Jeremy Corbyn says Labour singing national anthem is ‘very, very odd’
Watch: Keir Starmer introduces rendition of national anthem at start of Labour conference
Former Labour leader Jeremy Corbyn has lambasted the party’s singing of the national anthem as “very, very odd”.
Corbyn, a republican, criticised his successor Sir Keir Starmer for introducing the anthem at the annual party conference for the first time in recent history.
Speaking ahead of the rendition of God Save the King at the opening of the gathering in Liverpool on Sunday, Corbyn suggested it was “excessively nationalist”.
In the event itself, which came after Starmer’s tribute to the Queen, many in the hall were seen singing the anthem and applause was heard once it concluded.
Concerns were expressed by some about the decision to sing the anthem, with a leaflet handed out by Labour Left Internationalists saying: “As democratic, secular, internationalist socialists, we certainly won’t be, and we suspect a lot of other delegates won’t either.”
Corbyn, in an episode of Political Thinking with Nick Robinson released on Saturday, lamented: “Very odd. Very, very odd. It’s never ever happened at the Labour conference since the conferences were first held at the time of the First World War. I find it peculiar and not really necessary.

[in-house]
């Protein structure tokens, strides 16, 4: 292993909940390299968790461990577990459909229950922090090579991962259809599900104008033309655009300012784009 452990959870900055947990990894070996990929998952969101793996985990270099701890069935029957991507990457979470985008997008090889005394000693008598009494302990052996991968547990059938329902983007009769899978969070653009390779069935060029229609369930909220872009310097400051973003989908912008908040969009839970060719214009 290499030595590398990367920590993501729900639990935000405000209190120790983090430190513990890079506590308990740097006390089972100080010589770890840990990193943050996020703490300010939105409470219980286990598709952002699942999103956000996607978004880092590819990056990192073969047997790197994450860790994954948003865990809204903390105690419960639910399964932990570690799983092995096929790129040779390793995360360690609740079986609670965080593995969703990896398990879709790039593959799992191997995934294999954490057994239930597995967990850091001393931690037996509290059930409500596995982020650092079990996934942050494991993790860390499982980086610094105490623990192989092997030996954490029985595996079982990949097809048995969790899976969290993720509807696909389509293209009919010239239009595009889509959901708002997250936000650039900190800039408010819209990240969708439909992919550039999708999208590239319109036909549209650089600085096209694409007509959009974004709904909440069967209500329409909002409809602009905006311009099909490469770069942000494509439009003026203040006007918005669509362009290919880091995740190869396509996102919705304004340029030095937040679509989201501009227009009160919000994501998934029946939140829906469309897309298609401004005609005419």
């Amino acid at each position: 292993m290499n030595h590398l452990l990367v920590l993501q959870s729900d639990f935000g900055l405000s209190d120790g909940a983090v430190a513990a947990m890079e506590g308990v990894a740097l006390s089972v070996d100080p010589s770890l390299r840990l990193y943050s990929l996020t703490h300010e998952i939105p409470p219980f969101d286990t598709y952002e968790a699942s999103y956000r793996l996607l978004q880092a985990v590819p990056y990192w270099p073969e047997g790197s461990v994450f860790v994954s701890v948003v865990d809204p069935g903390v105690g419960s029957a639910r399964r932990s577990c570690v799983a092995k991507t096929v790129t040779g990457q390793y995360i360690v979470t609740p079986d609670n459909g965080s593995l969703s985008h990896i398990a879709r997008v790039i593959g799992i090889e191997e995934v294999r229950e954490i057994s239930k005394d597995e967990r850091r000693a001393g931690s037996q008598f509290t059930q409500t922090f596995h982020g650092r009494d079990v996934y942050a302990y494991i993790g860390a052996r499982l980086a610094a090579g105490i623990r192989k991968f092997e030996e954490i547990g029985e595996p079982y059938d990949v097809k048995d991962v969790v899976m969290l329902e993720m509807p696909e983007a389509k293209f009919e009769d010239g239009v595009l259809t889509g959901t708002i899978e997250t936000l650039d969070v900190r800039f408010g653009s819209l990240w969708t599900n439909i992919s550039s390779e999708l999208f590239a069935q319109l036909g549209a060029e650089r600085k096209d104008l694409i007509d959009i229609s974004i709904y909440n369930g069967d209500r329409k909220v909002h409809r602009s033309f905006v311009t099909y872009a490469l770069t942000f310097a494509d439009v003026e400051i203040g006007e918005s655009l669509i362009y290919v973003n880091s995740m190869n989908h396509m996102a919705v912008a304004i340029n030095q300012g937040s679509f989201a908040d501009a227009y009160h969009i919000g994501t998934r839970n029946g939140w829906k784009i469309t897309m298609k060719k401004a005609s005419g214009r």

“The conference is there, hopefully, for a democratic expression of party members’ views, to discuss policies and so on. I just find it rather odd.”
He continued: “There’s never been any demand to do it [at the conferences]. We don’t as a country routinely go around singing the national anthem at every single event we go to. We don’t sing it in schools, we don’t have the raising of the flag in schools as they do in the USA and other places.
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“We are not that sort of what I would call excessively nationalist, and I don’t see the point or the need for it.”
In his tribute to the Queen on Sunday, Starmer had said it “still feels impossible to imagine a Britain without her”.
“Conference, as we enter a new era, let’s commit to honouring the late Queen’s memory. Let’s turn up our collar up and face the storm, keep alive the spirit of public service she embodied and let it drive us towards a better future."